Brazilian Finance Minister Henrique Meirelles said on Monday he will decide next week whether to resign to run for the presidency, as he competes with President Michel Temer for the nomination of the Brazilian Democratic Movement (MDB) party.
Aides to Temer, who is considering seeking a second term, announced earlier on Monday that Meirelles had already decided to quit to join the MDB as its presidential candidate or possibly as Temer’s running mate in the Oct. 7 election.
However, Temer, who came to power in 2016 when President Dilma Rousseff was impeached, later clarified that talks with Meirelles over the weekend had reached no conclusion regarding the MDB ticket.
Temer’s closest political allies want him to run to continue his government’s fiscal adjustment program, but party members do not see how he can win with approval ratings in the single digits. Meirelles, if not any more popular, has a lower disapproval rating than the president.
Meirelles, 72, a former banking executive and central bank governor, insisted on Monday that he was aiming for the top job.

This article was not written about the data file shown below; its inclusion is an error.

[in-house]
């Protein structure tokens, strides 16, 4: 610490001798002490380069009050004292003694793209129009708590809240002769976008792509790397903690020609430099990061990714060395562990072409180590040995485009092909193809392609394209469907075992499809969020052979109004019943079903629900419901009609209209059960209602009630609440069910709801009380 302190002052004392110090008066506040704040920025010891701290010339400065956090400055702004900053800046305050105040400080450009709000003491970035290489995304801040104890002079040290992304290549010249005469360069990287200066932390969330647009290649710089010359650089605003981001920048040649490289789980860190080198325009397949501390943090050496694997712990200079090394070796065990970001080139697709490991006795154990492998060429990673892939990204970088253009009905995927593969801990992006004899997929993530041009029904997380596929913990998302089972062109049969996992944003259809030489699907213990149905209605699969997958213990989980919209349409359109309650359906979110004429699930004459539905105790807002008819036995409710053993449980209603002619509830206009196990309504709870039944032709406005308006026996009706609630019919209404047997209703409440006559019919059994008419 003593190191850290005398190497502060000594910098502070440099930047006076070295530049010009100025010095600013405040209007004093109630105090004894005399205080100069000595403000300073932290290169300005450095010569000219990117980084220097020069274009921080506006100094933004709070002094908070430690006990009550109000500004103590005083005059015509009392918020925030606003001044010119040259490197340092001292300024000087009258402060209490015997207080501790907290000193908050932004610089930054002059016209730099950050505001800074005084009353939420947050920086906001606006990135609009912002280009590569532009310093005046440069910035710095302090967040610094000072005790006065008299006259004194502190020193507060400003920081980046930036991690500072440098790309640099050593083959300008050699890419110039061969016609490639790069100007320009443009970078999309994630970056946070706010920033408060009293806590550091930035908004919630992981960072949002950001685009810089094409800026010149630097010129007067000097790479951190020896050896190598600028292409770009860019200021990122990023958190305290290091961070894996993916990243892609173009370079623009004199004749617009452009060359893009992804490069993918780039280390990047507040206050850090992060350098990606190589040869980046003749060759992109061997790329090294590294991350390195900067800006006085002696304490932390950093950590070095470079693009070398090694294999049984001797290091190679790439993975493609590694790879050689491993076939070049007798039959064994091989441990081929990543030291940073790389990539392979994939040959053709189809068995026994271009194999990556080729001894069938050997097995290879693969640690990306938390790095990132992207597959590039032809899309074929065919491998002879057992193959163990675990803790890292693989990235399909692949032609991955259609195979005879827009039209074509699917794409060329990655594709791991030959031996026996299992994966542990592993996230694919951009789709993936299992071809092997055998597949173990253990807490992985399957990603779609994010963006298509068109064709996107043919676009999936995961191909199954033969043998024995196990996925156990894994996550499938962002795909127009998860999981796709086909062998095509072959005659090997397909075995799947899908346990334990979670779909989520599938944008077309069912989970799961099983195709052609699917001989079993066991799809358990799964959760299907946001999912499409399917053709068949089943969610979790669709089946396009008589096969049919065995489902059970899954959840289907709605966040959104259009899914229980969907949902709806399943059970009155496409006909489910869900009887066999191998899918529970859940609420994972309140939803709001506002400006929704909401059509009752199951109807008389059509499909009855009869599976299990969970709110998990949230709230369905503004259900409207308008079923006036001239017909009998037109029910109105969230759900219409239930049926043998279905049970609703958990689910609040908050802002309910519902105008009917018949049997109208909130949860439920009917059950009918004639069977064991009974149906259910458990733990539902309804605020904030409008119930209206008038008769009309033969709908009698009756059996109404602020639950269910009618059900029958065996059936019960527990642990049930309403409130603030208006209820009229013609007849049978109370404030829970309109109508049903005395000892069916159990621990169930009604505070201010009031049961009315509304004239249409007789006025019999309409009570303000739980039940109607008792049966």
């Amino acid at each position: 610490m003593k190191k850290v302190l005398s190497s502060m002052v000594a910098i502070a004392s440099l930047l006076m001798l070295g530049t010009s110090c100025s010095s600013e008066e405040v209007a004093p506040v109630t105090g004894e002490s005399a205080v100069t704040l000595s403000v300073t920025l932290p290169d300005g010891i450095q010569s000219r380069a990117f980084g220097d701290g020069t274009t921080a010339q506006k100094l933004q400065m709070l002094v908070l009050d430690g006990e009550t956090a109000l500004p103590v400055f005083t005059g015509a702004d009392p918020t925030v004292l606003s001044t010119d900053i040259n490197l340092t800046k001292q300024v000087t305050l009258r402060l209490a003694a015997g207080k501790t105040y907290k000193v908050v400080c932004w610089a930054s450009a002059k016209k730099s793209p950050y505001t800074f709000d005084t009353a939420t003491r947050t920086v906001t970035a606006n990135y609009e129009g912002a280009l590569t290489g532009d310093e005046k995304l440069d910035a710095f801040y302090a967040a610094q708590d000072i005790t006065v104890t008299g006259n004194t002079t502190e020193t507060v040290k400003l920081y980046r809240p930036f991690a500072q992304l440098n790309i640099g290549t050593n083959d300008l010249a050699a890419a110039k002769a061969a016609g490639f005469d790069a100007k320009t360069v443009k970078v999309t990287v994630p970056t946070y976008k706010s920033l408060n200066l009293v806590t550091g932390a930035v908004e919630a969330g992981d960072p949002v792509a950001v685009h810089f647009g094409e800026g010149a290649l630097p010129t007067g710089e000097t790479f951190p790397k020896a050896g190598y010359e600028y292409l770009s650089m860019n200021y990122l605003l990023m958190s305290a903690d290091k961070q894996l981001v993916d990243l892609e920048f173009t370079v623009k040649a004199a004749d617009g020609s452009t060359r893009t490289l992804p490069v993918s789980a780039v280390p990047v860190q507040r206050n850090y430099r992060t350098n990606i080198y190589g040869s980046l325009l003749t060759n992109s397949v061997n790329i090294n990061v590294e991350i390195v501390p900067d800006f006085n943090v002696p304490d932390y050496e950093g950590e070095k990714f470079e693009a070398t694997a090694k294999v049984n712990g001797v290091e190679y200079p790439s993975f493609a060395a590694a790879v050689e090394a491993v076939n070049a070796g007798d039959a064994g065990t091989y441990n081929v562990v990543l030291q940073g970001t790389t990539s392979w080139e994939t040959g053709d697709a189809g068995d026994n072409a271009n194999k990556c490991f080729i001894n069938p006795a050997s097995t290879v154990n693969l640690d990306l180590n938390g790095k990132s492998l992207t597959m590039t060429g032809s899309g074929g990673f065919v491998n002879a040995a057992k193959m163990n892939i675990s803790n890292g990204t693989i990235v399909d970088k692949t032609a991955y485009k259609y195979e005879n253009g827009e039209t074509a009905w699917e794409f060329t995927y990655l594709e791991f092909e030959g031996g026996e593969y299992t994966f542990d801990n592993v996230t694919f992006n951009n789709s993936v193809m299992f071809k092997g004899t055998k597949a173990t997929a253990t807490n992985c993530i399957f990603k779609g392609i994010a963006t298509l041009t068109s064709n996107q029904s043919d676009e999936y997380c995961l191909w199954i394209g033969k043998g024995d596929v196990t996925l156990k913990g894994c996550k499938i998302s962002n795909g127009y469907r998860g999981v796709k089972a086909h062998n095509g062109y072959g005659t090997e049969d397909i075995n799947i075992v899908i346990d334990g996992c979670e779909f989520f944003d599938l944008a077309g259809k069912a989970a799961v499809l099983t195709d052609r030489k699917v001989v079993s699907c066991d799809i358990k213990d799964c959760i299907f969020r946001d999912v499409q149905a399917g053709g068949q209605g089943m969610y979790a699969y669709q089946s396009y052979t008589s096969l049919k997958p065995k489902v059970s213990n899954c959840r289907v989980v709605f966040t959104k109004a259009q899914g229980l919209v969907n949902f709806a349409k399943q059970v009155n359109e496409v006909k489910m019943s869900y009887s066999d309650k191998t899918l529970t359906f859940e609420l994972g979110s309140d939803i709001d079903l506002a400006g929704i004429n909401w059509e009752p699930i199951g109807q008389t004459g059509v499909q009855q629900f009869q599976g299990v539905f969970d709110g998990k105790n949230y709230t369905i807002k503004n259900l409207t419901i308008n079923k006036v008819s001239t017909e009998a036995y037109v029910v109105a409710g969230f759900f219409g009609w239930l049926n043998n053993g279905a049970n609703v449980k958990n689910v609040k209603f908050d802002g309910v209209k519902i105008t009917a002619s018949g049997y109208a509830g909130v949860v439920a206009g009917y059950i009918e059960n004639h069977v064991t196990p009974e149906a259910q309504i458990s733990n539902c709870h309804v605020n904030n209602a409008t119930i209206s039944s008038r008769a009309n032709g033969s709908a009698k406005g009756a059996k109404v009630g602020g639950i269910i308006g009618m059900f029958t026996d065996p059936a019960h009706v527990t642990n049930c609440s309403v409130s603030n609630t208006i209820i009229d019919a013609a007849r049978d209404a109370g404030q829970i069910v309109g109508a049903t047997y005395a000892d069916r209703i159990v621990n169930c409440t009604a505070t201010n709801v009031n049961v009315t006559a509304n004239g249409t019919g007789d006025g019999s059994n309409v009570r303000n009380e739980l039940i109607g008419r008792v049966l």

“I am looking at the presidency, evidently. But we have to see what people want and consider electoral factors to avoid a negative result for the country,” he told reporters.
Temer’s chief of staff, Eliseu Padilha, said Meirelles would leave to join the ruling party, which opens the possibility that he will be nominated if Temer decides not to run.
“The natural candidate is President Temer, but if he does not want it or can’t run, minister Meirelles’ candidacy would be very welcome,” Temer’s minister of political affairs, Carlos Marun, told Reuters.
Marun later said Meirelles’ entry to the MDB party had not been decided yet.
Under Brazil’s electoral laws, if Meirelles wants to be a candidate, he has to quit the ministry by April 7. He has kept Brazilians and investors guessing for weeks about his plans.
A presidential aide said Meirelles discussed his future with Temer on Friday and Saturday, and proposed Finance Ministry secretaries Mansueto Almeida and Eduardo Guardia as potential replacements.
Pollster Ibope found in December that only 6 percent of Brazilians think Temer is doing a good or great job, while 74 percent see him as bad or terrible.
Political analysts say Temer, a veteran 77-year-old politician, needs at least a 15 percent approval rating to enter the campaign, and to lower his disapproval to close to 50 percent to stand any chance of winning.